We came into an older (about the same production year) HP G-60 laptop. I bought an SSD for it, and designated the machine as his to use for Minecraft. I now needed an Operating System. Of course, it was not going to be Windows anything. Sorry.

With an faster, empty, open hard drive, I wanted a solid linux distro that I would not have to reinstall every 6 months. The idea of a rolling release came to mind, as opposed to an Ubuntu LTS release, which I use now (Kubuntu 14.04) on my Dell.

That’s when I discovered the super-nathan arch challenge courtesy of the Linux Action show featured here.

I could have chose from among several rolling distros, but I came across KaOS, which is rolling, and arch-based.
KaOS is a lean KDE distribution.
I loved it, and got so taken in with learning how things are done in the Arch Linux world. The only downside I found was, after a while, my son actually wanted to “use” the computer and I found myself trying to get in my learning in the off hours.

That’s fine, but I then also reached a point where I was going against the main purpose and philosophy of Arch itself…I found myself wanting a system that stayed stable and would not require much fuss. I do know this is a conflict or contradiction in terms as Arch does not make this promise. If the computer were purely for my use, it would be no big deal.

Another awesome thing you’ll see with KaOS is that it uses Plasma 5 or KDE5 desktop environment. It really is a big improvement over KDE4, which isn’t bad to begin with.

If you like KDE, and are willing to use an Arch-based system, I recommend KaOS. However, be sure to visit as many pages of the website as you can, including the FAQ and the KCP section of the site to learn how KaOS does its packaging and the new things you can see at github.

Thanks for reading this far, and in good spirits, I’ll say that since I wanted a distro for the HP G-60 that would be easier to maintain and less fuss, I went with Ubuntu Mate, which is based on the 14.04 LTS. This way my kid can play, and when necessary, I can quickly and easily update and maintain the system.

Cheers,
Adam

Solyd is great but I had to switch back

02.25.14

Posted by adamlinuxhelp  |  3 Comments »

What does this mean? Well, it means that for a good run I was able to use Solydk, the KDE version of the SolydXK Linux Distribution. I recently had to replace Solydk with another distro because I ran into issues with my Dell Inspiron 15z, which is UEFI, Secure Boot with Windows 8 Pre-installed.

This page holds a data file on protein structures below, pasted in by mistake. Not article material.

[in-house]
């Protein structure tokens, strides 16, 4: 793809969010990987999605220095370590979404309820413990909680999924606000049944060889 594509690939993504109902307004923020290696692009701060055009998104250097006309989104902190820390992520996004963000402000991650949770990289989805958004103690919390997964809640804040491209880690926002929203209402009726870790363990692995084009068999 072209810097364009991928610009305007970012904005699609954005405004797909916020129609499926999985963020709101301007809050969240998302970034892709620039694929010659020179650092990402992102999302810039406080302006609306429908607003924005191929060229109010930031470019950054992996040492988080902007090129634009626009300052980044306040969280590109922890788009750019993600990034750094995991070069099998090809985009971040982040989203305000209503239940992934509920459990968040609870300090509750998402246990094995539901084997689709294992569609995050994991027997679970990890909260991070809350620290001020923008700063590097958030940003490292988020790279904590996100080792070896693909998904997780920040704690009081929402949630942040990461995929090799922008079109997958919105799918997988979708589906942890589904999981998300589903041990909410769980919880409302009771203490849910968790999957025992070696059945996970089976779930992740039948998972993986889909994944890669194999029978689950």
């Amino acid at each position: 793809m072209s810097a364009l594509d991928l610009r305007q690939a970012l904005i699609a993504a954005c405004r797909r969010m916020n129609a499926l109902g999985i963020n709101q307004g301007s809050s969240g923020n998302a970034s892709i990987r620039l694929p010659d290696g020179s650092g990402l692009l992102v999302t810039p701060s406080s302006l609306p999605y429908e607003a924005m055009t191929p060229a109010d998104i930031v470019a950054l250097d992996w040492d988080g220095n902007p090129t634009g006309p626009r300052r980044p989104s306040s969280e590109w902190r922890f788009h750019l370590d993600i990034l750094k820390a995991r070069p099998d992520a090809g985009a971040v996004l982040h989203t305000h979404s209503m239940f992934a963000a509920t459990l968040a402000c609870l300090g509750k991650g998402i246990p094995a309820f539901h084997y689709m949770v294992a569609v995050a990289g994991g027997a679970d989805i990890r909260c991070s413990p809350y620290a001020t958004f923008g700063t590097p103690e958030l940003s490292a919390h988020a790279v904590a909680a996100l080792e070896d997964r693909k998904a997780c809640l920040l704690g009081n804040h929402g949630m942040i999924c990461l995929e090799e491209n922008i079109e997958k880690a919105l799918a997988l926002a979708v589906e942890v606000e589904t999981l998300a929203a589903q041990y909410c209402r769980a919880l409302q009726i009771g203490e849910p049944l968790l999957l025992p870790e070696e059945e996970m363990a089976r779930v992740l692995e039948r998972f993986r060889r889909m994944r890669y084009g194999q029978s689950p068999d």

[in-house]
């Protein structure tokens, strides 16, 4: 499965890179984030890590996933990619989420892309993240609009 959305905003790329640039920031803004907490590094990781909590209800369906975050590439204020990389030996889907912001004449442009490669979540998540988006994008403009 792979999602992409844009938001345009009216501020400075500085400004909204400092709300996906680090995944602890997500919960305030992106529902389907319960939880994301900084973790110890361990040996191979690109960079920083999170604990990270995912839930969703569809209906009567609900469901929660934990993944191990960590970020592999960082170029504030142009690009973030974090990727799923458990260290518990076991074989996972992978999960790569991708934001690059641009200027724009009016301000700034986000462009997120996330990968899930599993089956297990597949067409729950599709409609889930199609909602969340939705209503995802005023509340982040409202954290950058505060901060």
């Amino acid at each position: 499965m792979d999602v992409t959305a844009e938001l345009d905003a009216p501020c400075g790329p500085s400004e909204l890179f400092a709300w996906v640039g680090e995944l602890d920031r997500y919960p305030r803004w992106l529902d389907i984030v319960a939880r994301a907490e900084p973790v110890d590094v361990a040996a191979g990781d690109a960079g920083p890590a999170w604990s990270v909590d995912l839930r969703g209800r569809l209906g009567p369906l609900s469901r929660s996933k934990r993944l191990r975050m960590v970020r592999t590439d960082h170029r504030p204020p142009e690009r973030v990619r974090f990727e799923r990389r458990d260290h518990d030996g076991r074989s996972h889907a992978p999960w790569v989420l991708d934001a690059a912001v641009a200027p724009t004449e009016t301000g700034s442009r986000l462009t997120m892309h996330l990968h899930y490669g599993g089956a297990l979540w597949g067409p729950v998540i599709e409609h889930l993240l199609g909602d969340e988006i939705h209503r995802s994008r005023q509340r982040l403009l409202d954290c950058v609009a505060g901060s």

I do regret purchasing a Windows-based machine thinking it would be easy to dual-boot with Windows and Linux. More specifically, a non-BIOS machine anyway. It’s been blogged about countless times, that it’s just downright painful to get Linux and Windows 8 (with UEFI) to play nicely and dual-boot without issue. In retrospect, a System76 laptop with a Windows 8 VM would have probably been a better choice.

Here’s what I learned before I first switched to Solydk. That (on this machine so far) Ubuntu and its derivatives (for that matter) will install (in general) without major issues. But I discovered soon after that the Ubuntu Boot Repair CD becomes your best friend soon after. And of course, tutorial sites such as How To Geek come in handy as well. Here is a tutorial which may help with boot repairs. Even though Ubuntu has gone to the trouble of getting their kernels signed and approved by MS, there are still some minor post-install issues where you have to jump through a few hoops to have a reliable dual-boot system.

Then I switched to Solydk, as I recently became a big fan of not only the KDE, but the concept of installing a rolling release – install once, update as necessary. Sadly, because Solydk installed GRUB to the MBR, (my bad choice) I was unable to boot into Windows 8. Thus my machine became a single-boot laptop. It wasn’t bad for a while – but then you reach a point where you need to get at that Windows 8 OS to do something. And it won’t boot.